His latest contribution continues the same theme with a new twist, that in an agreement where Israel concedes to Palestinian demands, there will be in return, permission to retain control of the Western Wall, Jews will be allowed to live in a Palestinian state and best of all they will change their school textbooks.
What a scenario to contemplate.
1967 borders or even pre- 1967 borders are now predicated in every utterance by Mahmoud Abbas – who took his lead from US President Barack Obama – and there is a wide measure of acceptance of that idea around the world.
It is time Israel disabused everyone that the pre-1967 lines are a basis for peace. This needs to be stated loud and clear so that US Secretary of State John Kerry does not make promises to Abbas that he cannot keep.
IVOR LEWIS Netanya
Sir, – In “Making decisions,” Gershon Baskin misstates facts fundamental to the Israeli/Palestinian dispute. He speaks of Israel’s “commitment under the road map” to freeze settlements.
Israel accepted the road map with specific reservations, promising only that it would “discuss” the issue of a settlement freeze and illegal outposts once the Palestinians combated terror, ended incitement and educated their people for peace.
Clearly, that discussion is not yet warranted. Israel also explicitly exempted development within existing communities from any future settlement freeze.
Baskin defines the “green line” as “the pre-June 5, 1967 border.”
Of course, the pre-1967 lines were not borders, but armistice lines with no permanent legal standing. Both sides understood that Israel’s final outline would be negotiated at some future time without regard to where the warring armies happened to stop in 1948.
Indeed, only recently have the Palestinians accepted the legitimacy of the State of Israel within any borders at all.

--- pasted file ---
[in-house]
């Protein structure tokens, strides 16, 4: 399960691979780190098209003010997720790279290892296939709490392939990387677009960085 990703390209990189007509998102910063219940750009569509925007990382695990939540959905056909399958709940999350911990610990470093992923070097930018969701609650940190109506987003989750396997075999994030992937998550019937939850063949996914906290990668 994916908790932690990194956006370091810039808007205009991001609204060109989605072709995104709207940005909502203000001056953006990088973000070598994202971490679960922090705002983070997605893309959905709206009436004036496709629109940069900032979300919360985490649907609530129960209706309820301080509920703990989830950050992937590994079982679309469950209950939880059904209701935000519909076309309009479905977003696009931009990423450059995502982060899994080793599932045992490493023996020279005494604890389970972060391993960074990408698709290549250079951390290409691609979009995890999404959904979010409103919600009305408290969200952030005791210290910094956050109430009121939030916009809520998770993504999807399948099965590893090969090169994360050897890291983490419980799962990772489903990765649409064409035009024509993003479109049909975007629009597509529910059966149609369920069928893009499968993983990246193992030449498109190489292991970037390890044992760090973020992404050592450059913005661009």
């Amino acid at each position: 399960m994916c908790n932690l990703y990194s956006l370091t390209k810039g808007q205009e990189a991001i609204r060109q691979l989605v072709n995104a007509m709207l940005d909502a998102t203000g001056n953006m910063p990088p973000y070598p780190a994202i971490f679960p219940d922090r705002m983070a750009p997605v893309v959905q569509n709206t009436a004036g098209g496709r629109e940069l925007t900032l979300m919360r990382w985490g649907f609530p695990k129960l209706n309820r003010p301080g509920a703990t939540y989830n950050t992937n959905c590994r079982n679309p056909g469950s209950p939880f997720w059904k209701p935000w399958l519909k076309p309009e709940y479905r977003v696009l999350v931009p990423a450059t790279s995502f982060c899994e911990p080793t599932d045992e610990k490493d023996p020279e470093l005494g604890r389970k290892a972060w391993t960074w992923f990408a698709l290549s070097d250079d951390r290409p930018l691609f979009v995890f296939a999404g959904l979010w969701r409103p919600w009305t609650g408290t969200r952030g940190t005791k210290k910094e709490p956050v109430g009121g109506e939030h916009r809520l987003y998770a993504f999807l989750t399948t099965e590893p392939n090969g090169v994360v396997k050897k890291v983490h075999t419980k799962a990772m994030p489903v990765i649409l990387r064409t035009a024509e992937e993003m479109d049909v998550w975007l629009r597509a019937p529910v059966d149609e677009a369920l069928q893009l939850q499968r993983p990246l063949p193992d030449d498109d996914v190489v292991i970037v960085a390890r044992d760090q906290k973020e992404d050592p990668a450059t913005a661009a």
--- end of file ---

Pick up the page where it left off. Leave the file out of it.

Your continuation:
Baskin represents himself as an expert on peace negotiations over the past many years. Must we accept that he was unaware of the misleading nature of his most recent statements, or may we conclude that he made them knowingly in order to advance his own agenda?
EFRAIM A. COHEN
Sir, – The US Senate passed legislation on June 19 in support of Taiwan’s bid to participate in the International Civil Aviation Organization (ICAO). A day earlier, the House of Representatives voted 424-0 in favor of the similar bid that directing the secretary of state to develop a plan for ensuring Taiwan’s observer status.
Currently, there are 191 member states of ICAO; its assembly will be convened in late September in Montreal. It is an optimal time to review Taiwan’s participation at this triennium. According to ICAO’s official document, aviation safety is at the core of ICAO’s fundamental objectives. It is constantly striving in close collaboration with the “entire” air transportation communities, to further aviation safety performance.
The word “entire” is not true.
Taiwan has been excluded for many years, even though more than 50 domestic and international airlines operate flights from Taiwan to 110 countries in the world and the annual number of passengers on international flights reached over 30 million.
How can we better safeguard the lives of passengers if Taiwan is not involved in ICAO? To be an observer, not a member, is a humble demand of the 23 million people living in Taiwan.
With US bipartisan resolutions in place, it’s time for ICAO’s assembly to make a favorable consideration for Taiwan’s application.
LIANG-JEN CHANG The writer is the representative Taipei Economic and Cultural Office in Tel Aviv